Have you ever said something tasted green? What did you mean by that? Did you mean fresh and aromatic or earthy and alkaline? Do all greens taste the same? Can one substitute one green for another? Do all greens pair equally well with the same foods?
The long and short of it is that “green” is hardly a usable adjective when it comes to talking about flavor. I’m guilty of this inaccuracy and so, in the interest of better communication, and hopefully, better cooking, I’ve compiled a list of the flavor profiles and textures of many of the greens we regularly cook with. Take a look and you’ll see, rather than one general “green,” there’s a panoply, nay a veritable symphony of characteristics, primary and secondary flavors, and notes that make them all wonderfully unique.
Grassy, mild with undercurrents of lemon citrus and very slight earth or alkaline quality.
Sharp, bitter, highly aromatic flavor that freshens the olfactory senses. Notes of pepper can range from mild to a very strong medicinal flavor.
Sweet, mild, earthy beet greens have notes of spinach or chard, but are milder than either of those greens. They pair well with similarly lighter fare like chicken, light-colored mushrooms, young beans and citrus flavors of any kind.
Has a mild, sweet flavor, akin to Savoy cabbage with a bit of leek. In the cabbage family, bok choy makes a good alternative for a lighter cabbage or cruciferous flavor.
Grassy with slightly alkaline, floral notes; relatively neutral.
Broccoli Raab aka Broccoli Rabe
Slender, long, leafy stalks topped with small clusters of tiny buds. Stalks, leaves and buds can be eaten.
Earthy, acidic with an intensified cabbage flavor. Whereas cabbage is generally neutral, Brussels sprouts intensify the earthy quality of regular cabbage and pair well with slightly sweet, acidic flavors that will stand up to their more assertive nature. Fats work wonders too which is why balsamic and bacon are such common accompaniments.
Sweet, neutral, buttery. Pairs well with acids like lemon and vinegar. A great conveyor for peppery or pungent flavors.
Neutral, earthy, sweet cabbage naturally pairs well with anything salty and savory. The high liquid content, however, makes it susceptible to overcooking and sogginess.
Texture: Tender (when cooked)
Grassy with slightly pungent, bitter notes akin to turnip or mustard greens. Substitute Chinese broccoli in lieu of regular broccoli for more presence in curries or alongside beef or foods with umami taste.
Bitter, pungent, earthy and salty, chard has a flavor profile similar to collards but with a significant salty taste that makes them a great choice for salt-lovers who are watching their salt intake. Also, their flavor does not linger as much as collards, and their leaves are thin, tender and quick cooking. Chard works well with slightly astringent, acidic flavors like tomato and holds its own alongside sausage, legumes and anything in a stew.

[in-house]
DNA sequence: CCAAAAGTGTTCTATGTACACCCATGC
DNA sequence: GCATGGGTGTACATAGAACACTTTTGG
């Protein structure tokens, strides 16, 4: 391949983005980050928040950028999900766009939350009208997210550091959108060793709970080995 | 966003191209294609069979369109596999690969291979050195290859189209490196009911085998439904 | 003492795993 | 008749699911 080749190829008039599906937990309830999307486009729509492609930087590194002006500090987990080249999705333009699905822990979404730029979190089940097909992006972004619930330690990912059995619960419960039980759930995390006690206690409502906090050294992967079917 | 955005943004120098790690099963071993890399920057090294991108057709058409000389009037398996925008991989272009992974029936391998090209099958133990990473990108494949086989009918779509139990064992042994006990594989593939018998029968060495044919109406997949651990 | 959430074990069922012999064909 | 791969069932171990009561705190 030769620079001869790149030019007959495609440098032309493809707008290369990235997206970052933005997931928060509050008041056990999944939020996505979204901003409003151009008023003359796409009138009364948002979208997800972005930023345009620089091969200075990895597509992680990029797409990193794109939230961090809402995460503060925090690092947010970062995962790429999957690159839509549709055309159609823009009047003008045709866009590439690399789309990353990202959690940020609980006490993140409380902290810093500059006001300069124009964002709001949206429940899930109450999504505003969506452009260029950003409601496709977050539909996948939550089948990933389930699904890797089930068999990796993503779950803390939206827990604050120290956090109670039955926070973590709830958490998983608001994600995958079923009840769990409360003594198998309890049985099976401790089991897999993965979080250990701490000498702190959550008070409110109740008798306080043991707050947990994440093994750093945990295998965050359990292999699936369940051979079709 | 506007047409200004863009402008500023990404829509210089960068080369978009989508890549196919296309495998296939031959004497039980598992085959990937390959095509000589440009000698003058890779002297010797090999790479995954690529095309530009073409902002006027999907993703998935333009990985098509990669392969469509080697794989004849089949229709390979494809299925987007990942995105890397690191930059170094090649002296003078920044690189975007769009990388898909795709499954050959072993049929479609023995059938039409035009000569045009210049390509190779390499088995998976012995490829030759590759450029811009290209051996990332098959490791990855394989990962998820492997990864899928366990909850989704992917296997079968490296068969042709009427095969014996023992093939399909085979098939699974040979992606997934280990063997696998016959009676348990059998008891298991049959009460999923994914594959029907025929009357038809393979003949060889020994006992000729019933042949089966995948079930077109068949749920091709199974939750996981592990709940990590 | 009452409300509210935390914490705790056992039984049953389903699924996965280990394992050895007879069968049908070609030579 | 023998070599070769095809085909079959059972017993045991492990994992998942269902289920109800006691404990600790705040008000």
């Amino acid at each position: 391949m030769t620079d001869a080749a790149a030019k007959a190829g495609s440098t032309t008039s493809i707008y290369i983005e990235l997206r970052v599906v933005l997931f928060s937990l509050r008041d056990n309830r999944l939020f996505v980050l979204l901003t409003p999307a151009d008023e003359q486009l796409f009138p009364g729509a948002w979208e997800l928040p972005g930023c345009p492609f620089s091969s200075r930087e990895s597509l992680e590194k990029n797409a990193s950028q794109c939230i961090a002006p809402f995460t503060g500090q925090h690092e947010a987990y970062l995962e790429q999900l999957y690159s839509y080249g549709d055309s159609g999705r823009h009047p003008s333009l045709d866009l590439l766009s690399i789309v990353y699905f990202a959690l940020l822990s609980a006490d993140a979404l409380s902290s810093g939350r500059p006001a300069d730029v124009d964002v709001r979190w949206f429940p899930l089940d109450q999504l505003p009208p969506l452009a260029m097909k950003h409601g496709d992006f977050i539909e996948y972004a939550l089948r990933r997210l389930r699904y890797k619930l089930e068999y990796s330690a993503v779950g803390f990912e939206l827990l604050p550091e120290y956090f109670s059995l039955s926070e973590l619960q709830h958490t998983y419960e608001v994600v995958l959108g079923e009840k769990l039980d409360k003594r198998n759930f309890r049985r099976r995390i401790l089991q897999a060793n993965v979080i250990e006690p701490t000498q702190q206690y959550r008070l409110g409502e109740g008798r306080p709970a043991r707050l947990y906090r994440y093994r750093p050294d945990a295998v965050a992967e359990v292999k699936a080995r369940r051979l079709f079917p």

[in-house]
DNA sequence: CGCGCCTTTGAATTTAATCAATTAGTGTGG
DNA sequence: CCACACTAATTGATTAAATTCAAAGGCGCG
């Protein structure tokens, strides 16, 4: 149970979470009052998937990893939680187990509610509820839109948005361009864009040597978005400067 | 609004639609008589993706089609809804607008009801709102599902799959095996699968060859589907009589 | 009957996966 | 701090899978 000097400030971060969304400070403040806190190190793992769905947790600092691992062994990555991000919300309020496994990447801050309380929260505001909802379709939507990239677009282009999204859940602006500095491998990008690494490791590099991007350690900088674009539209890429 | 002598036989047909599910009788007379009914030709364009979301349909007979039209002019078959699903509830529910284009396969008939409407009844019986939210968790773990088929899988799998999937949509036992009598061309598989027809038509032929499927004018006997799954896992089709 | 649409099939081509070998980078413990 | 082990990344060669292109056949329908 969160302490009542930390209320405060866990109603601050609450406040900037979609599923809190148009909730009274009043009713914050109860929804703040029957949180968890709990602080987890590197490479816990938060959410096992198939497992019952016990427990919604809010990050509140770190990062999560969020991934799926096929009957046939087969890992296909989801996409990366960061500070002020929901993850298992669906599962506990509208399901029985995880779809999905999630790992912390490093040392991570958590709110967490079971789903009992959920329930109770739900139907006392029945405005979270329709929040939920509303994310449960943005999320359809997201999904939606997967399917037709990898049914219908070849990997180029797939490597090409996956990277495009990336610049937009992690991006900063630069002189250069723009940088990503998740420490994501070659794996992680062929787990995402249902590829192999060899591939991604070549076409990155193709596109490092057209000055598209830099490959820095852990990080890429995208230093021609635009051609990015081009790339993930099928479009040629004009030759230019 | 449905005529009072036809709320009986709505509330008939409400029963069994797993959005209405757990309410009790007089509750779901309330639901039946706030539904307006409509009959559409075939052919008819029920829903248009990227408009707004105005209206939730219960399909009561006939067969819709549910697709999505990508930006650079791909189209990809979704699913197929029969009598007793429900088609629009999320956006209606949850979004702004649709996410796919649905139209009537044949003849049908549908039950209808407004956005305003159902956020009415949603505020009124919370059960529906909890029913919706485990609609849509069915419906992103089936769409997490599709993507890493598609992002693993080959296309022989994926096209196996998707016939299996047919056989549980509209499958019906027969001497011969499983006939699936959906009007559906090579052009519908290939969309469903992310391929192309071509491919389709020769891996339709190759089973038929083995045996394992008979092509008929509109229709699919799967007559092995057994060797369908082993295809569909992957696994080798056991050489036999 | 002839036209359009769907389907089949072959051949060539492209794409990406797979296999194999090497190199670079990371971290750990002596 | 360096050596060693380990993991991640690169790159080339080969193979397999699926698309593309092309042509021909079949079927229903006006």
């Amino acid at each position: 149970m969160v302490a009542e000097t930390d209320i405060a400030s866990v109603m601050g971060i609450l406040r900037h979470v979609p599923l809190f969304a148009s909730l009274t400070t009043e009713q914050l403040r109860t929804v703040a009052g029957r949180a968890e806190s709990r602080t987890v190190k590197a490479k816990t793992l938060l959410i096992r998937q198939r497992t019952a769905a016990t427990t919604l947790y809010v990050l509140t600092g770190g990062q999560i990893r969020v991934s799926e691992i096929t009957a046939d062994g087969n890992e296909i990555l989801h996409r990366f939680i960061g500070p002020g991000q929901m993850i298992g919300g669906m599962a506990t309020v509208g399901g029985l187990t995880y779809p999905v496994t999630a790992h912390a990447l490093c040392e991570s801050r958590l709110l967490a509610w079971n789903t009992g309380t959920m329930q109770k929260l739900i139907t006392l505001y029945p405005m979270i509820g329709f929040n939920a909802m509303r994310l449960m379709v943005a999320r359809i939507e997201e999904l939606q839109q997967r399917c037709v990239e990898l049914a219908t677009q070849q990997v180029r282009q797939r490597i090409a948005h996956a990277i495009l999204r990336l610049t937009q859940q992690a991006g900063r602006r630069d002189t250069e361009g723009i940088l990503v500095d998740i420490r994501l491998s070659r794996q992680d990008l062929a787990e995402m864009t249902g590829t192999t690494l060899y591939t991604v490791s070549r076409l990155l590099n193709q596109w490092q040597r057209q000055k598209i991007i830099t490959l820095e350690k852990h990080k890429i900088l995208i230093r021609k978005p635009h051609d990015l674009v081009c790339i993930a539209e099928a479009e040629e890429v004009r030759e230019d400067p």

Assertive and acidic with bitter overtones that linger on the palate. Not all people will taste the bitterness which is dependent on genetic predisposition. Because of their strong flavor, collards pair well with mellowing agents like fats such as bacon fat, oils and creams.
Bitter x 2, dandelion greens are anything but subtle. Notes of pepper and lemon are present but generally the bitterness is what makes these greens either so appealing or off-putting depending on an individual’s likes and dislikes. Garlic, lemon, vinegar and other strong flavors hold their own against dandelion greens. For a mellowing effect, pair with sweet umami flavors like black bean paste.
Neutral, sweet, notes of cucumber.
Kale has a distinctive sharp, complex, bitter and very earthy flavor that makes it a vegetable that’s as equally loved as it is despised. Nevertheless, kale is quite versatile and pairs well with both dark and light meats. For complementing flavors, opt for sharp cheeses like Parmigiano-Reggiano. For contrasting flavors, go with something that has a pinpoint, discernable sharpness like cranberry or mandarin orange. Heavy creams will mellow kale’s flavor and added funk, and umami will help round out the flavor.
Earthy, slightly bitter with notes of radish. Offset bitter quality with sweet flavors like black olive or complement with funk from cheese and stronger flavors like garlic, red chili and mustard.
Sweet, citrusy, alkaline and slightly pungent, these mildly flavored “onions” don’t want to get drowned out by lots of other ingredients. Mild acidity, mild fat set the stage for leeks to really sing.
Sweet with very slight earthy flavor.
Earthy with acidic tones, making it a good choice for pairing salty, fatty and nutty tastes. The earthy quality often does not pair well with fish.